The first permanent Greek settlement in France, and the oldest city, was called Massalia, established at modern-day Marseille in about 600 BC by colonists coming from Phocaea (now Foça, in modern Turkey) on the Aegean coast of Asia Minor. A second wave of colonists arrived in about 540, when Phocaea was destroyed by the Persians.
The connection between Μασσαλία and the Phoceans is mentioned in Book I, 13 of the History of the Peloponnesian War by Thucydides. The founding of Massalia has also been recorded as a legend. According to the legend, Protis, while exploring for a new trading outpost or emporion for Phocaea, discovered the Mediterranean cove of the Lacydon, fed by a freshwater stream and protected by two rocky promontories. Protis was invited inland to a banquet held by the chief of the local Ligurian tribe for suitors seeking the hand of his daughter Gyptis in marriage. At the end of the banquet, Gyptis presented the ceremonial cup of wine to Protis, indicating her unequivocal choice. Following their marriage, they moved to the hill just to the north of the Lacydon; and from this settlement grew Massalia. Graham Robb in his The Discovery of Middle Earth gives greater weight to the Gyptis story, though also states that the tradition was to offer water, not wine, to signal the choice of marriage partner (p. 16), with several references in Bibliography of versions of the story.
Massalia became one of the major trading ports of the ancient world. At its height, in the 4th century BC, it had a population of about 6,000 inhabitants, on about fifty hectares surrounded by a wall. It was governed as an artistocratic republic, by an assembly of the 600 wealthiest citizens. It had a large temple of the cult of Apollo of Delphi on a hilltop overlooking the port, and a temple of the cult of Artemis of Ephesus at the other end of the city. The Drachma coins minted in Massalia were found in all parts of Ligurian-Celtic Gaul. Traders from Massalia ventured into France on the Rivers Durance and Rhone, and established overland trade routes to Switzerland and Burgundy, and as far north as the Baltic Sea. They exported their own products; local wine, salted pork and fish, aromatic and medicinal plants, coral and cork.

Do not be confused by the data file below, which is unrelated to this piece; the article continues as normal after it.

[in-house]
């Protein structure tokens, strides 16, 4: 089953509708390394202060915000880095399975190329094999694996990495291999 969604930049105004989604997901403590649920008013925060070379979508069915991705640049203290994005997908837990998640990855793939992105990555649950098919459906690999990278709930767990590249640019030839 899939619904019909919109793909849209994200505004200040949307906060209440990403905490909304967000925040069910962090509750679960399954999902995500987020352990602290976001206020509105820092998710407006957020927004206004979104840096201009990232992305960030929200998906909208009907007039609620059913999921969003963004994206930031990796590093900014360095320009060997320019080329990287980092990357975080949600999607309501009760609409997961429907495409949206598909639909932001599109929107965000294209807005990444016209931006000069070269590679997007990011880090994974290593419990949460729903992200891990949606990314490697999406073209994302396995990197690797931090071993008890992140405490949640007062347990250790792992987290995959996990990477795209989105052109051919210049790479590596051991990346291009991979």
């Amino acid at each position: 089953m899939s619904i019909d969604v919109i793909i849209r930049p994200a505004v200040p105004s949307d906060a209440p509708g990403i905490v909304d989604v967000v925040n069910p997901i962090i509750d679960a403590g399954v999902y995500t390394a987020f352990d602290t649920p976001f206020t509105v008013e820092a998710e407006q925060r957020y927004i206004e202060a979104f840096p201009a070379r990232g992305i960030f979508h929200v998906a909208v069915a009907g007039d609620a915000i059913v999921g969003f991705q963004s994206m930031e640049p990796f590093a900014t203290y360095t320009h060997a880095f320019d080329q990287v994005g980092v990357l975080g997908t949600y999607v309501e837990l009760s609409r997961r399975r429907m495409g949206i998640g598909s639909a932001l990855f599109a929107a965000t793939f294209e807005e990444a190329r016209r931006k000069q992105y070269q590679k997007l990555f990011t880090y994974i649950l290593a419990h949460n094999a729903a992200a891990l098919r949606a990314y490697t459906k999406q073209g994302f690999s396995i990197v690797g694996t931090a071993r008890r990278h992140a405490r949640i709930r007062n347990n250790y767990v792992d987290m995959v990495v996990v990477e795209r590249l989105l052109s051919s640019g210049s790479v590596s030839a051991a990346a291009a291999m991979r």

The most famous citizen of Massalia was the mathematician, astronomer and navigator Pytheas. Pytheas made mathematical instruments, which allowed him to establish almost exactly the latitude of Marseille, and he was the first scientist to observe that the tides were connected with the phases of the moon. Between 330 and 320 BC, he organized an expedition by ship into the Atlantic and as far north as England, and to visit Iceland, Shetland, and Norway, where he was the first scientist to describe drift ice and the midnight sun. Though he hoped to establish a sea trading route for tin from Cornwall, his trip was not a commercial success, and it was not repeated. The Massalians found it cheaper and simpler to trade with Northern Europe over land routes